Author Interviews, JAMA, Opiods, Yale / 21.10.2014

David A. Fiellin, M.D. Professor of Medicine, Investigative Medicine and Public Health Yale University School of MedicineMedicalResearch.com Interview with David A. Fiellin, M.D. Professor of Medicine, Investigative Medicine and Public Health Yale University School of Medicine   Medical Research: What are the main findings of the study? Dr. Fiellin: The main finding of our randomized clinical trial, conducted in primary care, was that among prescription opioid dependent patients, ongoing buprenorphine therapy resulted in better treatment retention and reduced illicit opioid use when compared to buprenorphine taper (detoxification). (more…)
Alcohol, Author Interviews, BMJ / 04.10.2014

Professor Tina Kold Jensen MD Professor, Department of Environmental Medicine Research leader, Odense Child CohortMedicalResearch.com: Interview with: Professor Tina Kold Jensen MD Professor, Department of Environmental Medicine Research leader, Odense Child Cohort Medical Research: What are the main findings of the study? Prof. Jensen: Our study suggests that even modest habitual alcohol consumption of more than 5 units per week had adverse effects on semen quality although most pronounced effects were seen in men who consumed more than 25 units per week. Alcohol consumption was also linked to changes in testosterone and SHBG levels. (more…)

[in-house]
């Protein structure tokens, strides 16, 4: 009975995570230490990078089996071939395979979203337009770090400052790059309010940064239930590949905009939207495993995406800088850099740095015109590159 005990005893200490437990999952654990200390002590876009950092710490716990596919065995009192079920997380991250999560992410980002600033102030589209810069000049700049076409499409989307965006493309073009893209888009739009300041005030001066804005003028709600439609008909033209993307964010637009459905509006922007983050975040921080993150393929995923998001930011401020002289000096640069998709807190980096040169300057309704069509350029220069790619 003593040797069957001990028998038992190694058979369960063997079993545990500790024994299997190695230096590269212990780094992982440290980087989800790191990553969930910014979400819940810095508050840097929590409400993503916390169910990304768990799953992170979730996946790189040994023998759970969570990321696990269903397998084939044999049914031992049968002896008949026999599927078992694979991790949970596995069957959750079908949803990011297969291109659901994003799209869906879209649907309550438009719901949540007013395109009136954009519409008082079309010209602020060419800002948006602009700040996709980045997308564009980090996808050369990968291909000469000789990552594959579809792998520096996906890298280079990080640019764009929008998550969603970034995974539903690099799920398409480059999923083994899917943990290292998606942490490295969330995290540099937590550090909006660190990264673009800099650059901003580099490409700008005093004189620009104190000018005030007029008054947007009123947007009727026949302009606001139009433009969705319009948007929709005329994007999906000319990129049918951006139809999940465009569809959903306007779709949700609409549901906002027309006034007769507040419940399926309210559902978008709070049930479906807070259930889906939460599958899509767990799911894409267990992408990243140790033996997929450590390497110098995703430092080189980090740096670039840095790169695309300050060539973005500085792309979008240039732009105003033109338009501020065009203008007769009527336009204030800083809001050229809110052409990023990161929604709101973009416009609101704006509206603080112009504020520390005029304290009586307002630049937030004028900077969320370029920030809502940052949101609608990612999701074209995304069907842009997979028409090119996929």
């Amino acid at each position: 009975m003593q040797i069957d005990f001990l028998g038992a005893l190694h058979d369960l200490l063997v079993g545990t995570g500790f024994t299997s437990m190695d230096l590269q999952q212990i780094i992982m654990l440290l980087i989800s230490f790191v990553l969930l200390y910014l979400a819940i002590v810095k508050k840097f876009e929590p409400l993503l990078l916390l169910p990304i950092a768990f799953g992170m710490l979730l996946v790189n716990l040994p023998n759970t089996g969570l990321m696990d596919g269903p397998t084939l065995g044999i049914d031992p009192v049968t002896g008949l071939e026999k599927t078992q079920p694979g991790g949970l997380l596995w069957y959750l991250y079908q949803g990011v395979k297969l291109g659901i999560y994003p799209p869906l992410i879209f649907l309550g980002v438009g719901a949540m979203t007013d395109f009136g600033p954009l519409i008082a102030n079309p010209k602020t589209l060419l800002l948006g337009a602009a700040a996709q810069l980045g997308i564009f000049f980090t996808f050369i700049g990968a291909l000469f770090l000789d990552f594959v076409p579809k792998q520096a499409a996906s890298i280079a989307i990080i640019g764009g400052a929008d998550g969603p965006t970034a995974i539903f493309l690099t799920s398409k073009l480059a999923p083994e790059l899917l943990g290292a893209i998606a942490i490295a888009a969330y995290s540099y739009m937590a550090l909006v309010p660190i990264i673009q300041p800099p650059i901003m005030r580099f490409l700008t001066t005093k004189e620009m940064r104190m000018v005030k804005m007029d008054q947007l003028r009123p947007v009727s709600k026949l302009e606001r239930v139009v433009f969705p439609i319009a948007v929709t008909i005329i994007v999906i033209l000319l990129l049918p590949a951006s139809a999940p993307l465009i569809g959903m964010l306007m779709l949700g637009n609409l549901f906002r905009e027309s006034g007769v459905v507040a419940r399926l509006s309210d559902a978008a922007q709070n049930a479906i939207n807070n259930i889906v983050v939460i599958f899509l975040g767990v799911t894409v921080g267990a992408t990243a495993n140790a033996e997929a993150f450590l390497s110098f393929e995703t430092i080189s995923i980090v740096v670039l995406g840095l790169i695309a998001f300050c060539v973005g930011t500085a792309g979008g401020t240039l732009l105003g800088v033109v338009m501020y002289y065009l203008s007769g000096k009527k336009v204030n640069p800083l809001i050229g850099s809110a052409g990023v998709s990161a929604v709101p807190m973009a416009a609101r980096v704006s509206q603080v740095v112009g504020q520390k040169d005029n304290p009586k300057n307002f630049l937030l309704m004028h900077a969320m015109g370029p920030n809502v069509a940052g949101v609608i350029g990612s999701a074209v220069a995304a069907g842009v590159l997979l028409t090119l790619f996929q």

Author Interviews, Cannabis, Surgical Research / 03.10.2014

David Plurad, MD Los Angeles Biomedical Research In MedicalResearch.com Interview with: David Plurad, MD Los Angeles Biomedical Research Institute. Medical Research: What are the main findings of the study? Based on a survey of patients with traumatic brain injuries, a group of Los Angeles Biomedical Research Institute researchers found those who tested positive for tetrahydrocannabinol (THC), the active ingredient in marijuana, were more likely to survive than those who tested negative for the illicit substance. We surveyed 446 patients who were admitted to a major urban hospital with traumatic brain injuries between Jan. 1, 2010, and Dec. 31, 2012, who were also tested for the presence of THC in their urine. We found 82 of the patients had THC in their system. Of those, 2.4% died. Of the remaining patients who didn't have THC in their system, 11.5% died. While most - but not all - the deaths in the study can be attributed to the traumatic brain injury itself, it appears that both groups were similarly injured. The similarities in the injuries between the two groups led to the conclusion that testing positive for THC in the system is associated with a decreased mortality in adult patients who have sustained traumatic brain injuries. (more…)